We need to make sure that everyone feels welcome here in Asbury and not excluded. I for one feel that we need to have the north end reserved as a natural area and make it a retreat from the center of town. At the same time, we need to have extra sensitivity to the non-human residents around here.

Deal Lake is one of three area coastal lakes that is an historic spawning site for Alewife and Blueback Herring which are collectively known as river herring. Developer ISTAR plans to pave/extend the parking lot and boardwalk right next to the especially constructed Herring flume that we spent 7 million dollars on back in 2005 to make sure that migratory species can get to and from Deal Lake.

The population of river herring is in trouble and pretty much circling the drain. Every single fish counts right now on the east coast. That makes this an even more important issue.

There are also American eel and several types of shad that need to migrate in and out of this flume. I am concerned that this new development is being done without consideration for the ecology of this diverse little ecosystem we have here in the middle of all this civilization.

Adding more pavement and possibly townhomes will clearly encroach upon this area, and the roadway runoff, fertilizer, weed killer and more will pollute the waters around this area. Increased sediments & sand could block the entrance to the flume even more than they do now. All these factors could deter what’s left of the returning river herring from spawning and migrating.

We need to make sure the dunes that are going to be rebuilt are done with the needs of the Least Terns, Black Skimmers, Piping Plovers and Sea Beach Amaranth in mind.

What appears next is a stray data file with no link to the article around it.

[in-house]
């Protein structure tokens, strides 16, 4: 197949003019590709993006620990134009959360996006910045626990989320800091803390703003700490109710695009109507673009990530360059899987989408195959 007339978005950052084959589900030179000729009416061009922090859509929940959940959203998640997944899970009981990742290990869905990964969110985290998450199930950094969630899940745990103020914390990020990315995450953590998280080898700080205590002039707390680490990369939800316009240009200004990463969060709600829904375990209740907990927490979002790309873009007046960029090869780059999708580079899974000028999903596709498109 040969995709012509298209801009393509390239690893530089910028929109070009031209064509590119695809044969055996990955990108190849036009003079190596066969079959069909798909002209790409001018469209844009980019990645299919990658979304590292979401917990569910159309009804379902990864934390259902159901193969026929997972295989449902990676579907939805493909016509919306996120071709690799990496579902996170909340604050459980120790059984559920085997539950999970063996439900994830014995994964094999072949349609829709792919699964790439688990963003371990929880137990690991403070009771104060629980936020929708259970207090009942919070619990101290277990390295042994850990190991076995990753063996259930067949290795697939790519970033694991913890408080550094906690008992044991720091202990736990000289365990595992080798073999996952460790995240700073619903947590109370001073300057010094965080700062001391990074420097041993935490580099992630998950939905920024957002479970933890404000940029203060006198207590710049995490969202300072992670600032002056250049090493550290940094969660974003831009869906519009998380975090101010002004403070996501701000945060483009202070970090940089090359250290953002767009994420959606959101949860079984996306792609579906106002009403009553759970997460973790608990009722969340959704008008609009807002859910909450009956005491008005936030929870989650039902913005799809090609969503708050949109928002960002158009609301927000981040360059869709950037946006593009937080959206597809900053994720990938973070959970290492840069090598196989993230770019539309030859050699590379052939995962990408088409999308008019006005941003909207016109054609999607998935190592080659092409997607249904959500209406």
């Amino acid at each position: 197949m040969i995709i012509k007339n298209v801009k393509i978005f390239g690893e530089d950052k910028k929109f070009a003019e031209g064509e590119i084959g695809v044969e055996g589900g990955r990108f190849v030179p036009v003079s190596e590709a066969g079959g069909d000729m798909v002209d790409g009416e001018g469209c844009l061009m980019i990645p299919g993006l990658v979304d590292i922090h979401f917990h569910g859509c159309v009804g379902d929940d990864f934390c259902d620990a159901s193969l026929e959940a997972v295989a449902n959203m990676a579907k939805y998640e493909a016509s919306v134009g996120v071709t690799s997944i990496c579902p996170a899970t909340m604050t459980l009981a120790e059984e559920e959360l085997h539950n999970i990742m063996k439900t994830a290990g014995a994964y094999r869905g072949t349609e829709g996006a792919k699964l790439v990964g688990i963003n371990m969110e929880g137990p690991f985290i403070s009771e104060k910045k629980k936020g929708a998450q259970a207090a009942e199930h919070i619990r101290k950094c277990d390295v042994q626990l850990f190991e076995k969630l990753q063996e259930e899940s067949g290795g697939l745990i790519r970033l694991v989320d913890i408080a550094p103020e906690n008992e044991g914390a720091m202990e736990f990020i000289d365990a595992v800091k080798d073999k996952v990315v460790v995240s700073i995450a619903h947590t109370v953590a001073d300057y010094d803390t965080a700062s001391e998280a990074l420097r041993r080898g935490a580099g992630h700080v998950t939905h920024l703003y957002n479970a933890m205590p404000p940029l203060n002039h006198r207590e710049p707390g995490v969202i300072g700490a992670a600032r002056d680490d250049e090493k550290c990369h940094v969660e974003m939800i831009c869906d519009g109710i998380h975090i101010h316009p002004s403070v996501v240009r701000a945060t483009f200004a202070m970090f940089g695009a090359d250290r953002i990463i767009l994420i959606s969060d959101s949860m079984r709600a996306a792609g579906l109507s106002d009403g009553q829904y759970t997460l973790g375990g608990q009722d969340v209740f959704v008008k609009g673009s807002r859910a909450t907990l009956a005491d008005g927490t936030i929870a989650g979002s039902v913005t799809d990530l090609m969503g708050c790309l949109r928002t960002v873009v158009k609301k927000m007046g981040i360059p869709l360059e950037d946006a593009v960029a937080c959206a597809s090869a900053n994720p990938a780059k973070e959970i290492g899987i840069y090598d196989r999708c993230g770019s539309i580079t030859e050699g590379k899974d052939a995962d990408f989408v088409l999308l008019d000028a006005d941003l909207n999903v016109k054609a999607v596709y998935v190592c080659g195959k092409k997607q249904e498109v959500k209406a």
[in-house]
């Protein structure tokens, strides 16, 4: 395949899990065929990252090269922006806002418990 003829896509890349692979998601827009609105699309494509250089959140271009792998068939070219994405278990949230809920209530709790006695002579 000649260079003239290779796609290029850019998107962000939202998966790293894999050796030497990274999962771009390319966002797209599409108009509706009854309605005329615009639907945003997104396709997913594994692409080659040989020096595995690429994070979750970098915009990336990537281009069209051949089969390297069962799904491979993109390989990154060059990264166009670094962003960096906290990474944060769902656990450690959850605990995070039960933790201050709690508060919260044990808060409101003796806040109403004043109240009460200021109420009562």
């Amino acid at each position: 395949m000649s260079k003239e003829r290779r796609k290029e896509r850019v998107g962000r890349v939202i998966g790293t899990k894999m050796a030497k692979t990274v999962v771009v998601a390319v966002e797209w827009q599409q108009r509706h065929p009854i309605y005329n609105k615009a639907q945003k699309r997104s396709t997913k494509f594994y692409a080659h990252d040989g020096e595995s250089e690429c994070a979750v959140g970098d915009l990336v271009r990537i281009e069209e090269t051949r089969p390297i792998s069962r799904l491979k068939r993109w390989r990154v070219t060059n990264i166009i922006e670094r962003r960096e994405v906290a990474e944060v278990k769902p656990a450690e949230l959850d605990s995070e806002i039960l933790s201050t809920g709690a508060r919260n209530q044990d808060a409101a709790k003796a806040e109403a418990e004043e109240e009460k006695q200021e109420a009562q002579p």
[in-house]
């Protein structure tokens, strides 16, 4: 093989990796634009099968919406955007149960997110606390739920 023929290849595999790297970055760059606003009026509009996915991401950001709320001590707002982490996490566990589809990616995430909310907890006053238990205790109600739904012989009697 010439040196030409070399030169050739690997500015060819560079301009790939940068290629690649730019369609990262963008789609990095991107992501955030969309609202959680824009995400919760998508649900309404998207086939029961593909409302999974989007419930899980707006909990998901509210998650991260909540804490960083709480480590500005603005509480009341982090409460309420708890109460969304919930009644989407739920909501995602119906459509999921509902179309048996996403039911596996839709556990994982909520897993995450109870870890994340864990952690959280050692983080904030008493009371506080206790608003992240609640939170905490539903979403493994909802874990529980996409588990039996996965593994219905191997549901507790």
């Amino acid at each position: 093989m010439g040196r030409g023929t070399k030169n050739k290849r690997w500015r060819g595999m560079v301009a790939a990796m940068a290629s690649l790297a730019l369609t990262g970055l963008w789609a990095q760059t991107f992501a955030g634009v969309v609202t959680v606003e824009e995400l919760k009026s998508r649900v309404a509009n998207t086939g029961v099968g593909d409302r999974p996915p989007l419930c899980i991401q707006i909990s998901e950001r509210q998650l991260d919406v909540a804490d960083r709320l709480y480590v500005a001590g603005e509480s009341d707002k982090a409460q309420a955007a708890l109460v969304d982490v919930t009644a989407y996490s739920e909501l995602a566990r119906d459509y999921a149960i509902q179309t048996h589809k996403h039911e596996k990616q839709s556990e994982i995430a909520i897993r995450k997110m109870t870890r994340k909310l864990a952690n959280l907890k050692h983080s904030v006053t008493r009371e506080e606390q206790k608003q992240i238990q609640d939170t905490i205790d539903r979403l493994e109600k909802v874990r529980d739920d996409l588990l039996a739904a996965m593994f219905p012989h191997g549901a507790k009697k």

Let’s not forget that this is home to others that aren’t as threatened… Great Blue Heron, Black Crowned night heron, Great Egret, Snowy Egret, Osprey, Grebes, Merganser and countless other fish-eating birds that depend upon this very area as a food source.

Important to remember that this area is a floodplain. Have we not learned anything from the past decade of superstorms? The other two lakes (Lake Takanasee & Wreck Pond) just miles away from here got completely ripped open by the storms and ran out to the sea just like it did when the Indians were here.

There should be no construction of hard structures in front of a coastal lake. In the event of a storm the lake rises and flows over the roadway, across the beach and out to the ocean. This is not an area that should be under consideration for townhomes. Deal lake will flow right through them! Give us a seat at the table and let’s develop the north end together and make it open accessible natural space.

At the end of the meeting that night, many people had already left, but we were alerted by the mayor, “please don’t leave.” They adjourned for 10 minutes, returned and advised us that they had decided to HALT the development plan as it stands and redesign with public input. The night was a great example of what happens when a community activates, steps up to the plate and speaks out. We are grateful to Asbury’s city council and hope that they will keep the promises made to improve the design and resilience to storms in the future.